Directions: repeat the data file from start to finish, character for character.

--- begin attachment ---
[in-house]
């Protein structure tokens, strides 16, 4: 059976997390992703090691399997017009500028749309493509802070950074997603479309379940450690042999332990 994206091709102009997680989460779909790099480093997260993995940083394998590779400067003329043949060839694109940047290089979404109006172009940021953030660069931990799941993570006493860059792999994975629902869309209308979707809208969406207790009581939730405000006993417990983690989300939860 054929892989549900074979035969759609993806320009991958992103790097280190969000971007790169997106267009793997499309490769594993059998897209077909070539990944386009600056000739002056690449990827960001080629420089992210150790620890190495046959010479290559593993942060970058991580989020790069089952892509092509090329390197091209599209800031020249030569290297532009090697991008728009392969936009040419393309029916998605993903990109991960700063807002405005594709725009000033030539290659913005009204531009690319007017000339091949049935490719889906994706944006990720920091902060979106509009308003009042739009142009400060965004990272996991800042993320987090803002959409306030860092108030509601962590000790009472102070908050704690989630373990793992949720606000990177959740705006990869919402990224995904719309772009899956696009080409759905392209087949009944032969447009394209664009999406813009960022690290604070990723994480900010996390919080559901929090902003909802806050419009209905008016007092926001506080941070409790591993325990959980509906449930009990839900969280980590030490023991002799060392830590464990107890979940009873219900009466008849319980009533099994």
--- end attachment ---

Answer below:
[in-house]
């Protein structure tokens, strides 16, 4: 059976997390992703090691399997017009500028749309493509802070950074997603479309379940450690042999332990 994206091709102009997680989460779909790099480093997260993995940083394998590779400067003329043949060839694109940047290089979404109006172009940021953030660069931990799941993570006493860059792999994975629902869309209308979707809208969406207790009581939730405000006993417990983690989300939860 054929892989549900074979035969759609993806320009991958992103790097280190969000971007790169997106267009793997499309490769594993059998897209077909070539990944386009600056000739002056690449990827960001080629420089992210150790620890190495046959010479290559593993942060970058991580989020790069089952892509092509090329390197091209599209800031020249030569290297532009090697991008728009392969936009040419393309029916998605993903990109991960700063807002405005594709725009000033030539290659913005009204531009690319007017000339091949049935490719889906994706944006990720920091902060979106509009308003009042739009142009400060965004990272996991800042993320987090803002959409306030860092108030509601962590000790009472102070908050704690989630373990793992949720606000990177959740705006990869919402990224995904719309772009899956696009080409759905392209087949009944032969447009394209664009999406813009960022690290604070990723994480900010996390919080559901929090902003909802806050419009209905008016007092926001506080941070409790591993325990959980509906449930009990839900969280980590030490023991002799060392830590464990107890979940009873219900009466008849319980009533099994």